I support Choose Responsibility, a national effort to create a drinking license for 18 to 20 year olds. I live among college students. About a third of them don't drink alcohol at all, which I applaud. The majority, though, begin drinking underage. The rule we have set for ourselves today is that we adults forbid ourselves to teach students anything about responsible drinking before we turn them loose at 21. The result is a serious problem with binge drinking and regular drunkenness even among students who we know are smart and teachable. I think it would be better to try to teach young people how one can drink responsibly.
The main opponent of Choose Responsibility is Mothers Against Drunk Driving (MADD). Like all sensible people, I am against drunk driving. I feel safe in saying that all Choose Responsibility signatories are against drunk driving. What we differ on is which method will best reduce drunk driving (by anyone), and which method will best reduce teen drunkenness. I think the current method, formally forbidding teen drinking, has proven ineffective on both counts.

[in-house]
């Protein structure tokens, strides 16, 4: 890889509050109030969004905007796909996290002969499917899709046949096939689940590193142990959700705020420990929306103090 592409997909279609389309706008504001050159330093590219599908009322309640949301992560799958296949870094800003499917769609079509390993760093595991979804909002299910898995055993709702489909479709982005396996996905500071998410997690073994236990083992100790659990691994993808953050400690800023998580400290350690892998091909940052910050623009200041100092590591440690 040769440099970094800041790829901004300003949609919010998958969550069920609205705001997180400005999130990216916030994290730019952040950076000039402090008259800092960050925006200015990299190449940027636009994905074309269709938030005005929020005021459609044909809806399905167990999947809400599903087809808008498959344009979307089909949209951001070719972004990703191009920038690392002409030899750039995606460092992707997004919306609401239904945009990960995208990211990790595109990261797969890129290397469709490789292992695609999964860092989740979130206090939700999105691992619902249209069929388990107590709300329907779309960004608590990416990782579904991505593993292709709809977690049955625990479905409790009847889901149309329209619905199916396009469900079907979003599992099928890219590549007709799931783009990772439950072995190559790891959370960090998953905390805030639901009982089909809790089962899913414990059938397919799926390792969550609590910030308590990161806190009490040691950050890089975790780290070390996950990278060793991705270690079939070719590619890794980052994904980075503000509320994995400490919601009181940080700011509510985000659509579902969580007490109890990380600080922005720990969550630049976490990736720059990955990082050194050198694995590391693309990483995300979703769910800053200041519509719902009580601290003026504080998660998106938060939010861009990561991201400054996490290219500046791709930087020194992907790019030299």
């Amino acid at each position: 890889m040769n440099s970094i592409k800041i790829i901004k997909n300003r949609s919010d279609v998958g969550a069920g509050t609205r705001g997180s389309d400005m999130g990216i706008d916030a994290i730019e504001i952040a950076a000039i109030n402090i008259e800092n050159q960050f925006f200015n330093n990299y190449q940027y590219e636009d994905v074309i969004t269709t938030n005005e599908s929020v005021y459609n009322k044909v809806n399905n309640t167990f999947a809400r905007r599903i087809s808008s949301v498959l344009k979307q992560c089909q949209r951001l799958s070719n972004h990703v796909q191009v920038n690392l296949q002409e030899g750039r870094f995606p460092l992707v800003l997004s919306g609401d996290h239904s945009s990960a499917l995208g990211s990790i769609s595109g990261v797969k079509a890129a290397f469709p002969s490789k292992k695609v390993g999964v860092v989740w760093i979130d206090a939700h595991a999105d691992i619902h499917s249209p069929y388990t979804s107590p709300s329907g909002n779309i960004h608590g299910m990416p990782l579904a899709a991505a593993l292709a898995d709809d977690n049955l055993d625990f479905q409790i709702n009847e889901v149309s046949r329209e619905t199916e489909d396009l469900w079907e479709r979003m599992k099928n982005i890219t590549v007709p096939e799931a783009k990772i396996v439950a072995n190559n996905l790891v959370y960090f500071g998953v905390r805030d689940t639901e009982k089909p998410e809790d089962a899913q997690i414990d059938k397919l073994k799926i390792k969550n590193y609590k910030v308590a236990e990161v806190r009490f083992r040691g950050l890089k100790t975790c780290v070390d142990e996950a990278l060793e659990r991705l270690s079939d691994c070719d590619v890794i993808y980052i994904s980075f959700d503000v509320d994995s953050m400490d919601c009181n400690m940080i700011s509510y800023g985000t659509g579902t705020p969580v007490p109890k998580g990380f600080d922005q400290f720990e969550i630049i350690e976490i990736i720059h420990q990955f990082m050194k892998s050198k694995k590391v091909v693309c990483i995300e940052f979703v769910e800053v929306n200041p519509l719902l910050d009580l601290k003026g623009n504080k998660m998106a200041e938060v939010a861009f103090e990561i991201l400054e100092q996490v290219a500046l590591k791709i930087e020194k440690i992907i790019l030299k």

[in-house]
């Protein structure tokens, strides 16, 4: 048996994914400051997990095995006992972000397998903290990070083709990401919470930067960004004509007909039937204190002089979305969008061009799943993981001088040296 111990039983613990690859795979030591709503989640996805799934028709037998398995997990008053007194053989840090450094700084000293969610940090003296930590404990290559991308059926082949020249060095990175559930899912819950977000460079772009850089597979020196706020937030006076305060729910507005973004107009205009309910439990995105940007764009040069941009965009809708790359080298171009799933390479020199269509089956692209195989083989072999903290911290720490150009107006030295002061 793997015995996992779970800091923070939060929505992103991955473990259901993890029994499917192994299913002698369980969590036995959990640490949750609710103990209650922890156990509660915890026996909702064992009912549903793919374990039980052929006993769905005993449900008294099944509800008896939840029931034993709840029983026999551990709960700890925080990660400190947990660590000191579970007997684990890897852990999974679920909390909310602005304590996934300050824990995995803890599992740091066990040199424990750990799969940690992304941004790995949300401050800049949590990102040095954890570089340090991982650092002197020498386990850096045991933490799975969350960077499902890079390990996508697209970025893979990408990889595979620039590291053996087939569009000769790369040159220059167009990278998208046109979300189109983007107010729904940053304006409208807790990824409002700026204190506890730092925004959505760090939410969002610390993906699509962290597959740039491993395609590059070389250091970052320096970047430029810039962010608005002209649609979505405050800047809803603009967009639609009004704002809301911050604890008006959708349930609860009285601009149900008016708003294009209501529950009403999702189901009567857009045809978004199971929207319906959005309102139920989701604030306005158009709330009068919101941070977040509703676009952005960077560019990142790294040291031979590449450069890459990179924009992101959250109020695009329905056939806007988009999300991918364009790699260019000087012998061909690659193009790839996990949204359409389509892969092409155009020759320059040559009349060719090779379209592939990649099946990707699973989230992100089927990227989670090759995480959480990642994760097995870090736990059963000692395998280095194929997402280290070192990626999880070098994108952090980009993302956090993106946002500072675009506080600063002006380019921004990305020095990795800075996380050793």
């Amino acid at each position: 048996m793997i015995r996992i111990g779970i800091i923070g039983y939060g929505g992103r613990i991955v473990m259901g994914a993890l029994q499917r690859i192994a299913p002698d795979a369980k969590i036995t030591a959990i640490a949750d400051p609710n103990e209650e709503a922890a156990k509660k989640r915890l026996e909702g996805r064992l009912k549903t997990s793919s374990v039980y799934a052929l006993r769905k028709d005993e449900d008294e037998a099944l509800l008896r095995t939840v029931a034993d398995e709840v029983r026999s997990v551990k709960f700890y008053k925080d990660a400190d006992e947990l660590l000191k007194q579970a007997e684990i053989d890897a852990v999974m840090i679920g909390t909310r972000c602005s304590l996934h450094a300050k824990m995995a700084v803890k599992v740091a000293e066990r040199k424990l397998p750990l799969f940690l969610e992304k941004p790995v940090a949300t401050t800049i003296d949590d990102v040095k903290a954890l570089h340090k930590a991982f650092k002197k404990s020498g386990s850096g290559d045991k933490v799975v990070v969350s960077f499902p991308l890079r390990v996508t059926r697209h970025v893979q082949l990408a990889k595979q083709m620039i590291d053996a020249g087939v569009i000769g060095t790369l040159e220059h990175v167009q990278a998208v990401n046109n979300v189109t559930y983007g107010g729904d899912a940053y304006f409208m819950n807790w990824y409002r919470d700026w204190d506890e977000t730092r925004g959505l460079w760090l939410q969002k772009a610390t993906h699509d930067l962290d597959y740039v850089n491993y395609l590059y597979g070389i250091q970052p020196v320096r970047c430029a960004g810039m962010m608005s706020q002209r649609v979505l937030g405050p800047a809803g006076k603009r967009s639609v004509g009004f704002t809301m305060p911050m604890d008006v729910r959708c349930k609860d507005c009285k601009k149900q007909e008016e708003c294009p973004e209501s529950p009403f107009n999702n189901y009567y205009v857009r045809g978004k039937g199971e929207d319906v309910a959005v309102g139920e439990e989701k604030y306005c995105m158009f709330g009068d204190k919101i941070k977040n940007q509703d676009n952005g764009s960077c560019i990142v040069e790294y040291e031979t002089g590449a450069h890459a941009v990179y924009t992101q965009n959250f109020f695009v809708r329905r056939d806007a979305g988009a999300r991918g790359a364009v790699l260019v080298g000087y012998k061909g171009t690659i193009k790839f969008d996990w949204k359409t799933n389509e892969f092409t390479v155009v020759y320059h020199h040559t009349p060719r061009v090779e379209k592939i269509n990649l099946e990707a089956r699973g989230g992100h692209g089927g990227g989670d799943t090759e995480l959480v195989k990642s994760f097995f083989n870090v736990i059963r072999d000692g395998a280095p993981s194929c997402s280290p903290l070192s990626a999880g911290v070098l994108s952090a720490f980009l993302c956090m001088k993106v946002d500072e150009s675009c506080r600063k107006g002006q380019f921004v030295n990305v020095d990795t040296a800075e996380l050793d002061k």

One of the arguments that MADD makes is that the mandatory 21 drinking age has saved 17 thousand teenagers who, statistically, would otherwise have died in drunk driving accidents. This is probably true. You know how we could save even more lives? Forbid teen driving altogether. Teenagers are much more dangerous drivers than adults are, especially teen boys. We could save many lives by forbidding them from driving. Is anyone ready for that national experiment? I'm not.
Yes, teen drinking is dangerous, more dangerous than drinking by adults is. But teen anything is more dangerous than the adult practice of the same thing, because teens take bigger risks and have less judgment about what is risky. In every other sphere we try to combat teen risk taking through education. I believe we should do the same with drinking.